Yesterday was good. The resident started off the day by not paging me – again – for a new admission. But late in the day I figured out that at least half the times I’ve thought he’s ignoring me, it’s actually because I had the wrong pager number for him.

Right as we finished lunch they were paged for a patient who had extubated herself, and needed to be reintubated. So we hurried along up, praising the nurses for calling us before she actually coded. The woman weighed about 350 pounds, and kept biting the intern when he tried the intubation. So then the resident tried. They kept trying different drugs to sedate her. The one they really wanted, which is designed to work within seconds especially to help with intubations, the pharmacy took 25 minutes to send up. But I didn’t mind, because I was actually being useful. Someone decided the O2 sat monitor she was linked up to wasn’t accurate, and got another handheld one, which had to be poked every minute to make it keep reading. So I got to hold onto that, and call out the sats every few minutes, and hold her hand to keep her from fighting with the resident.

All the while they were struggling with the intubation, both the intern and the resident were being paged. So when it was all over we went down to the ER, and were handed three patients at once. The resident understandably didn’t appreciate this, but again I didn’t mind, because he handed me the first patient to go talk to by myself. The guy was lying on the stretcher, in restraints, fighting in an amiable kind of way with the bed, and talking to the ceiling. I’d like to tell you what all he said, but it was so incoherent I can’t even remember any of it, and so crazy I can’t make it up again. After he told me three different things about whether he’d been having a fever, I decided to try for a psych type of interview, and asked him where he was. He said he was in “a lush resort over the stairs, because that’s where it’s cool, right?” I asked him if he was hearing any voices besides mine. He said no, then looked over his shoulder, and said, “He’s a nice guy, but he hangs on to a lot of the money.” I asked if he was seeing anything besides me, and he said no, then looked at the foot of the bed and observed that the sheep were a nice pink color. The girl who was sitting in the room to keep an eye on him rolled her eyes along with me. I was about to march out to find the ER doctor and ask why they hadn’t consulted psych instead of us, but fortunately thought to ask the girl first, and she said she heard he had a white count of 22,000. Ahh. So we ran through a whole differential diagnosis, with all kinds of infections (but he didn’t have a fever), psych things, toxins, and so on, and admitted him. Later on, after dealing with the other patients, the resident wanted to do an LP (lumbar puncture) on him, but before that happened I accidentally ran into a female friend (uncertain etiology) who said he used huge doses of tranquillizers, and ran out seven days ago. So that settled that. He’s in benzo withdrawal. At least he’s more typical than the other “benzo withdrawal” guy on our service. The resident was so impressed with me for being in the right place when the female friend appeared that he assigned me the patient to follow. Great; but I’m getting a little tired of seeing only the neuro branch of our service.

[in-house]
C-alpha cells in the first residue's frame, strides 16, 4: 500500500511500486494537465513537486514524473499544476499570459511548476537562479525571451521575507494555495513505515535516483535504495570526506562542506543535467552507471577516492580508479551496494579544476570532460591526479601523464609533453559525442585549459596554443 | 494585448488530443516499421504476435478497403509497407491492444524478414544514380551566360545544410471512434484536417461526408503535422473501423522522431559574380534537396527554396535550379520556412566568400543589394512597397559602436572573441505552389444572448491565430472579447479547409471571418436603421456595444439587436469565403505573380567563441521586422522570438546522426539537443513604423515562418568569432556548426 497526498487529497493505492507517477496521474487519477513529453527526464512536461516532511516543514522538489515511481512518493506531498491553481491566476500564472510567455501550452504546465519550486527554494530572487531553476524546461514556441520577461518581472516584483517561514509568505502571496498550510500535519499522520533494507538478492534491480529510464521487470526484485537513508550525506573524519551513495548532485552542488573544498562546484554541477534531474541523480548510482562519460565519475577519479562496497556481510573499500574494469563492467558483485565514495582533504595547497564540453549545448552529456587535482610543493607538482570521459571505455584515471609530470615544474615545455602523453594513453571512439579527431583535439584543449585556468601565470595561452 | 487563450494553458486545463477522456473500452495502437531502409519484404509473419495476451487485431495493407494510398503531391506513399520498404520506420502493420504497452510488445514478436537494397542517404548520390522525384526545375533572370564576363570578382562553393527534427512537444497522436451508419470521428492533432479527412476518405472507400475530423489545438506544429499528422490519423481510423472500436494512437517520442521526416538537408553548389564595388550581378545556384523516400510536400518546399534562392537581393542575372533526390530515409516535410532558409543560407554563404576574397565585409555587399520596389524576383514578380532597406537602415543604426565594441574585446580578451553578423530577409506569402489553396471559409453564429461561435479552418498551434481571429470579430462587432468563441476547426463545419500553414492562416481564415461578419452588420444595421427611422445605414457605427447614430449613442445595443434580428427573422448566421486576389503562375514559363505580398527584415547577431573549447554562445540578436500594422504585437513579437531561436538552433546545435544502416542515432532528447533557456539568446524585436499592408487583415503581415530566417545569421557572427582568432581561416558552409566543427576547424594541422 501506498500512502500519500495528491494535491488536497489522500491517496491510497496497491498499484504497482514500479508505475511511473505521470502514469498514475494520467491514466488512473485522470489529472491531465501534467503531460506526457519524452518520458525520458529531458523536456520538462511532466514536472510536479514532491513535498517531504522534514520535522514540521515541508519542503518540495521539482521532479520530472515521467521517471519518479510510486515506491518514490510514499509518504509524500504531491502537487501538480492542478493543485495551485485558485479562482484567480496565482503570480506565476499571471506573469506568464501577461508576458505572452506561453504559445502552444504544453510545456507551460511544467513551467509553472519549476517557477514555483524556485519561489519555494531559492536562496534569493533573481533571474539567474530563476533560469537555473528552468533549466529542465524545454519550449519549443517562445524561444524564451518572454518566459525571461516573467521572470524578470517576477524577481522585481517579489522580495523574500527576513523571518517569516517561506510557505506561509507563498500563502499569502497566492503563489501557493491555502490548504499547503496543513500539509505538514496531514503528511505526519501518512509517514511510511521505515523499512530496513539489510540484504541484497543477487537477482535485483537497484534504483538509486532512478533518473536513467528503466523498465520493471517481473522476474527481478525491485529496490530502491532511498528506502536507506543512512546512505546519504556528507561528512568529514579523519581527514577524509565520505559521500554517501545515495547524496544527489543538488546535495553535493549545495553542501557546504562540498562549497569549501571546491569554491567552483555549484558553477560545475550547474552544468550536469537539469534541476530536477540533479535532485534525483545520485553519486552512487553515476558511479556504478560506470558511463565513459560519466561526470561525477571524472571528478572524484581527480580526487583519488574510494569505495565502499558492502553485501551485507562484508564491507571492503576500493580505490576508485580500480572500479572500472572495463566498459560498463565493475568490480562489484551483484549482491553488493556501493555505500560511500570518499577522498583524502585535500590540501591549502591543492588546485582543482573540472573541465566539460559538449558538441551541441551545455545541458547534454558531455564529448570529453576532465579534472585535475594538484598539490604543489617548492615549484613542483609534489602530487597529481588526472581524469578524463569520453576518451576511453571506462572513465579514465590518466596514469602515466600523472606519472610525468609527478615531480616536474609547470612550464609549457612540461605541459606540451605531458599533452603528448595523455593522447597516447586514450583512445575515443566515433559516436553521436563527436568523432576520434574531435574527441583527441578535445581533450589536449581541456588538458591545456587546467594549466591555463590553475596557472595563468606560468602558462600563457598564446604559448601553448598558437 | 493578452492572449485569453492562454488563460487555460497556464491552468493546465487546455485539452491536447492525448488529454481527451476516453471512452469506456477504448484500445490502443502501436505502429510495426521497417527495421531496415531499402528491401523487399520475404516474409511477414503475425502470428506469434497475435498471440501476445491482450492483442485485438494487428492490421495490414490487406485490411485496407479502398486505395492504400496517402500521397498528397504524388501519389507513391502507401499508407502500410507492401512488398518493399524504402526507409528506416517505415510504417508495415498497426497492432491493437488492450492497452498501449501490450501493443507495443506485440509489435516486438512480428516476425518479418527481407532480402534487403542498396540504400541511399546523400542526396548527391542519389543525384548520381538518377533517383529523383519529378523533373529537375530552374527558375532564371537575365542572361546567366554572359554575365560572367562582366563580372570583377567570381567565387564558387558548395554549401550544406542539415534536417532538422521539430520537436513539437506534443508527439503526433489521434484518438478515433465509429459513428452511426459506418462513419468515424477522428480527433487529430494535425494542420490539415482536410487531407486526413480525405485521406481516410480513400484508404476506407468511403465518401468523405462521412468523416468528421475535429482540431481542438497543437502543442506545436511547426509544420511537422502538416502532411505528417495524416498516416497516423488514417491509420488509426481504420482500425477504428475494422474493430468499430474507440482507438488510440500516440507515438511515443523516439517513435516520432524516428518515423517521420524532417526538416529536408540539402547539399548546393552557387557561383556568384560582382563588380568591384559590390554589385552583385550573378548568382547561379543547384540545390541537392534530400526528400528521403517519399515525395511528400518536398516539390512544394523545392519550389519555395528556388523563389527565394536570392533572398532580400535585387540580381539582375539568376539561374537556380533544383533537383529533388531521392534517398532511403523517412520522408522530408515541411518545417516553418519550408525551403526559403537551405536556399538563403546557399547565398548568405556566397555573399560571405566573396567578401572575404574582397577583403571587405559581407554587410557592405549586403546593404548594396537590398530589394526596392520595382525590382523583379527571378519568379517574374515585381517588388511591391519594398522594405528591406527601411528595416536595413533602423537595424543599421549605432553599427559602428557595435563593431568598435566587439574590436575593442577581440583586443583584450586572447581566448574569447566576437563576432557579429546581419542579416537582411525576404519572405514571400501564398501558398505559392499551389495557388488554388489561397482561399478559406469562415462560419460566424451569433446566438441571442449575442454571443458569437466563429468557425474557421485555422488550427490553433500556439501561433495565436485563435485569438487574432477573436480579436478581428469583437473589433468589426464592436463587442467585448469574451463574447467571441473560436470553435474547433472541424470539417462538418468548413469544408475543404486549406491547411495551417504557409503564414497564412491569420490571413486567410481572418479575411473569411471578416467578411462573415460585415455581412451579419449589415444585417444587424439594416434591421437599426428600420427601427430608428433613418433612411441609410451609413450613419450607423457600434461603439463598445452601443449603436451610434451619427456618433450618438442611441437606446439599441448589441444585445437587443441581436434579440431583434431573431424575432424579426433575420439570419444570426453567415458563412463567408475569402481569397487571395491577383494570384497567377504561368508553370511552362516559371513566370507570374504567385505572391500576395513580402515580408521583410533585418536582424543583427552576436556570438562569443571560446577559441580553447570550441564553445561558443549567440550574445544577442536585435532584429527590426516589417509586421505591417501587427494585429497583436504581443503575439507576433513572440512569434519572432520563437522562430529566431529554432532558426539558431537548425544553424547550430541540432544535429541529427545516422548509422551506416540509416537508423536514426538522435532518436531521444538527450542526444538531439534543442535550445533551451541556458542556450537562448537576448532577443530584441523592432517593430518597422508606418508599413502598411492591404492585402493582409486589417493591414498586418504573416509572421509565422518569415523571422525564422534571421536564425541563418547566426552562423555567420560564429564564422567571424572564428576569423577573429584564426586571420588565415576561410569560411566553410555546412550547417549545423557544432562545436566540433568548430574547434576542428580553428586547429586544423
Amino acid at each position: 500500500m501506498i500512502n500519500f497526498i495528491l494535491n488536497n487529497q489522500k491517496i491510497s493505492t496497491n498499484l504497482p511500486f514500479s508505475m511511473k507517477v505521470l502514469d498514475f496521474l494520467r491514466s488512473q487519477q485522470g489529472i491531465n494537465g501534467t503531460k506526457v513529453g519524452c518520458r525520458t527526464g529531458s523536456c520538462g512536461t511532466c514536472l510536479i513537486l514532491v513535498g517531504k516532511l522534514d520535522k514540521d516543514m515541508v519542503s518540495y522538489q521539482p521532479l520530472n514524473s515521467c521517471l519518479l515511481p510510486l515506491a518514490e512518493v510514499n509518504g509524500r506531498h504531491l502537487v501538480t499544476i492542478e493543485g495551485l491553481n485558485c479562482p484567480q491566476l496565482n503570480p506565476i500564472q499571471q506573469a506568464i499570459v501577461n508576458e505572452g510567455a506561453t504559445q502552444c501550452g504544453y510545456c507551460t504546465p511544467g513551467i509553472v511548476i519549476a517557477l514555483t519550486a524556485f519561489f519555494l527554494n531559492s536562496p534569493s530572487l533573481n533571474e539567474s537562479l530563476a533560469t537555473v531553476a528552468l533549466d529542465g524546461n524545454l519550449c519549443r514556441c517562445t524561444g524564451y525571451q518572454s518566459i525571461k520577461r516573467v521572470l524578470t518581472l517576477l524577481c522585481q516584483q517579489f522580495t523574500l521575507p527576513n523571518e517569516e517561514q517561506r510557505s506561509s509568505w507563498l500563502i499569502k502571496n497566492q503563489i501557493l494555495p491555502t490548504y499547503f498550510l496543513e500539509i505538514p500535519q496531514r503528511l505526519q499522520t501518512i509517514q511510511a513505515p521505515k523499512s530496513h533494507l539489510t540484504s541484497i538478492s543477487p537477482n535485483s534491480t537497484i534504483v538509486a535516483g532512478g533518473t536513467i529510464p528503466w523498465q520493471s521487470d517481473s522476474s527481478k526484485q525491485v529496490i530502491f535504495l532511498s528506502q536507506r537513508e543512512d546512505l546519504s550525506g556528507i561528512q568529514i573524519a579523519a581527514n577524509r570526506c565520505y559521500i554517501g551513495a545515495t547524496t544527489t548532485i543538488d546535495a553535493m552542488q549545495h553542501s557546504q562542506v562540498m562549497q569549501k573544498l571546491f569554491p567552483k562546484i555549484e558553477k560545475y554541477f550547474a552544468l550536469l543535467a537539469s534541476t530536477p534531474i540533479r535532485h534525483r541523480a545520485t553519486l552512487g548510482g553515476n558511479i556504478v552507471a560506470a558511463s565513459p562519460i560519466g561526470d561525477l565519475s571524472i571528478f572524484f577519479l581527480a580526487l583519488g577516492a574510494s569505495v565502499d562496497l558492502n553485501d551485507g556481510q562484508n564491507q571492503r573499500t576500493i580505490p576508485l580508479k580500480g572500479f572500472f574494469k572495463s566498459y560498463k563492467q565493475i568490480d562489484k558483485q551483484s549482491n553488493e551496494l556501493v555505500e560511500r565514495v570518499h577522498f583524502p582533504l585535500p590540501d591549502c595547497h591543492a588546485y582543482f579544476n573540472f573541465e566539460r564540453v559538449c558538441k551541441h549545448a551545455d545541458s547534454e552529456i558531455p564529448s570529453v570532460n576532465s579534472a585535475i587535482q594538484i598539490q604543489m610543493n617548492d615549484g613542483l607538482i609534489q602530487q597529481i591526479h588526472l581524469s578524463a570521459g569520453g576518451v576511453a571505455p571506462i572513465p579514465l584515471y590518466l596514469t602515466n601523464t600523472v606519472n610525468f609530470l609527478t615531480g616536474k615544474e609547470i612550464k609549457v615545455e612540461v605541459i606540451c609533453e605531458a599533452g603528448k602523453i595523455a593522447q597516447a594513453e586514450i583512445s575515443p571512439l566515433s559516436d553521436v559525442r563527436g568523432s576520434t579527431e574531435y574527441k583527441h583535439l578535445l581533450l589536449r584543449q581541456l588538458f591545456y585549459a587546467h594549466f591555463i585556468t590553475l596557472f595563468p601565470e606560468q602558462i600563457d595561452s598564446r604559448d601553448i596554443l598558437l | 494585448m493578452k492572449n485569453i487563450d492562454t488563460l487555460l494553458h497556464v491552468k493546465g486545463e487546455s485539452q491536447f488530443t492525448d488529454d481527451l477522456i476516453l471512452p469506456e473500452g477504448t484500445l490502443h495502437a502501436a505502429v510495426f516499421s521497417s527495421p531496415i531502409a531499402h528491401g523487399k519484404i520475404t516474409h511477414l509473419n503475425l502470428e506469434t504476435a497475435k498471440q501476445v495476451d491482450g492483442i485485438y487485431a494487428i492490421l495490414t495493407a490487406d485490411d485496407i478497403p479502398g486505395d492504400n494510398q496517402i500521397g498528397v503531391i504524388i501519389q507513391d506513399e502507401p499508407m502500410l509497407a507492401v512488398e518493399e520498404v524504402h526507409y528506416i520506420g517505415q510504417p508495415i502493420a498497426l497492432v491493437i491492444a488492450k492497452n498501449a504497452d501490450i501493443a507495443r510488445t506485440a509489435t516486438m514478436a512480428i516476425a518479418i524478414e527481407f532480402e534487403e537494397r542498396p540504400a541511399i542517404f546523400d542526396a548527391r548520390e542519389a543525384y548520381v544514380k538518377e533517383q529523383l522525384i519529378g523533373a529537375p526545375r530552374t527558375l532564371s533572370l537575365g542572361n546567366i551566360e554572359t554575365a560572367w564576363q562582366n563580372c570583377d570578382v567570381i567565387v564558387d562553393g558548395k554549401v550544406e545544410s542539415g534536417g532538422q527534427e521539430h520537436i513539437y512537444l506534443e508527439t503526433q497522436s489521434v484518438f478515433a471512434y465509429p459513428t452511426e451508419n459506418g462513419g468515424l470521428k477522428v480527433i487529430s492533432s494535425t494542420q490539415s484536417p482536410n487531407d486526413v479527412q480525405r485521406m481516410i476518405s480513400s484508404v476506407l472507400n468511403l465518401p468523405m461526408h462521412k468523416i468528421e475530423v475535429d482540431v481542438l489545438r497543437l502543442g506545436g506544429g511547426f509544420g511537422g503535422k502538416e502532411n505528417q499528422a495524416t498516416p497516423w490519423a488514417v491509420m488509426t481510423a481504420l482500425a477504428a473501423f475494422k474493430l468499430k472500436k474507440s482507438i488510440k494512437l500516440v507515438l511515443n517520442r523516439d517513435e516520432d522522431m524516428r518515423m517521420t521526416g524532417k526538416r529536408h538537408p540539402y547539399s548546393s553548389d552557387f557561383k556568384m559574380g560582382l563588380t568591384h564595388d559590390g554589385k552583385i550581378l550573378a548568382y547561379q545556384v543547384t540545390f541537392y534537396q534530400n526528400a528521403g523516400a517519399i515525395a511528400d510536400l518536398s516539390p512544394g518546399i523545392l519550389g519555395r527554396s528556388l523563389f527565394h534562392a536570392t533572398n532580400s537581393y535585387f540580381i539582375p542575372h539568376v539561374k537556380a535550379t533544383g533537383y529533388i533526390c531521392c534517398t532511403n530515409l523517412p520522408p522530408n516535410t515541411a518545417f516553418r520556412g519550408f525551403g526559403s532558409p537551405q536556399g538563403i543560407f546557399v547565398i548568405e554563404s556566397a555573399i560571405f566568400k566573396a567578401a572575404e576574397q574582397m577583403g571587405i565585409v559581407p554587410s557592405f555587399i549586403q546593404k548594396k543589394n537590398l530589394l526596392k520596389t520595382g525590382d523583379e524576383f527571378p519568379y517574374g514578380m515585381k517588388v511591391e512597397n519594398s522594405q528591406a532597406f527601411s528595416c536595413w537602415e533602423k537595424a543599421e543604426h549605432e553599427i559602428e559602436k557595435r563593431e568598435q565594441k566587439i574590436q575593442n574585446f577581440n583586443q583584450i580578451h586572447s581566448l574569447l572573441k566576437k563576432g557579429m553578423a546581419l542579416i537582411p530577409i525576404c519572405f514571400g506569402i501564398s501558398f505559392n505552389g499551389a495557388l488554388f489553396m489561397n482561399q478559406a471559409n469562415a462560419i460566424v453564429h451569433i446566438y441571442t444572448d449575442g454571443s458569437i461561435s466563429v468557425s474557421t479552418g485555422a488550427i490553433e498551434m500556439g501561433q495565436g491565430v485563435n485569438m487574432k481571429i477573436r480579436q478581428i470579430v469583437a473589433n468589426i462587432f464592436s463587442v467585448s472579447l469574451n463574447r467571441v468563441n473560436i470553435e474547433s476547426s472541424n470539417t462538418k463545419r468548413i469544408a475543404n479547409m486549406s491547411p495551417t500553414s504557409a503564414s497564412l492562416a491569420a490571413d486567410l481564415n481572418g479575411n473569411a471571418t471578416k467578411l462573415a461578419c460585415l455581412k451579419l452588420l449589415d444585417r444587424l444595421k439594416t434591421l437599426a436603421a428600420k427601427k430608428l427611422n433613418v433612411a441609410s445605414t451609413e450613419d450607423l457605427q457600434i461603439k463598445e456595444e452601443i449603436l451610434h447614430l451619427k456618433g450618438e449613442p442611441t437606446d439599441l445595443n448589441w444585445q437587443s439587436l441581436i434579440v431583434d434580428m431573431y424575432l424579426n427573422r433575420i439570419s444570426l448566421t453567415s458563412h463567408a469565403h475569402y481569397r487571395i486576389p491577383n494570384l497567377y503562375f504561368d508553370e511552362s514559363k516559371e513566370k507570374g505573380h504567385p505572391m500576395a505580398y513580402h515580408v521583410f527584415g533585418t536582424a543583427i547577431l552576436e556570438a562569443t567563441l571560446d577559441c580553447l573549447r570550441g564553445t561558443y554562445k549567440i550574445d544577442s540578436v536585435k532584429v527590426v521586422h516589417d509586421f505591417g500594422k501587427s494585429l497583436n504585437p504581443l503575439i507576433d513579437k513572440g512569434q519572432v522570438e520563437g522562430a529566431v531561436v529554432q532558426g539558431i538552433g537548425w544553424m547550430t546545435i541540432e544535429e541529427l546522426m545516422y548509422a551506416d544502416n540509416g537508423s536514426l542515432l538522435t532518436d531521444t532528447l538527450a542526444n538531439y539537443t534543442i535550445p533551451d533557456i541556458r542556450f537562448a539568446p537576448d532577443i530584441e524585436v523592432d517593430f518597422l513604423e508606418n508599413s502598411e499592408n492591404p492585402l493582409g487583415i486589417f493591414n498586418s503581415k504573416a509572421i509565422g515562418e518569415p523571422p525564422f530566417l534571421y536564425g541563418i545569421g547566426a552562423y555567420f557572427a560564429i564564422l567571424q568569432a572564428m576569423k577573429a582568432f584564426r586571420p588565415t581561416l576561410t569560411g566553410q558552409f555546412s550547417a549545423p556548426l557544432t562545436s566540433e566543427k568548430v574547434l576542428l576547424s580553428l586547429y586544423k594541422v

The second patient was pretty sick with cholecystitis, so I also got to see the third patient, a “R/O MI,” as we say. That is, rule out myocardial infarction; a person presents with chest pain, serious enough that you want to keep them in the hospital overnight and check to make sure. But the nomenclature also suggests that the presentation isn’t typical enough to make you very concerned about a heart attack. Scut work for the residents, but I was once again easily pleased by the chance to do her whole history and physical myself. She was nice. Those three plus the one for the morning met our cap for the day, and then overnight we were so incredibly lucky, the night float team didn’t admit anyone for us.

I just noticed that I’m doing what all of the books and articles written by patients about rude doctors and nurses say not to do: referred to patients by their disease, and not by a name, or some other identifier. Part of it is that it’s way easier for me not to have to make up pseudonyms on here. On the floor, most of the conversations I’ve heard actually refer to patients by room number – neither name nor diagnosis. I think it’s part of the impact of shifts: the nurses may know what room number they’re taking care of, but will not recognize the patient’s name as easily. This doesn’t mean they don’t know the patient; when you see someone, you remember all about their personality and particular needs.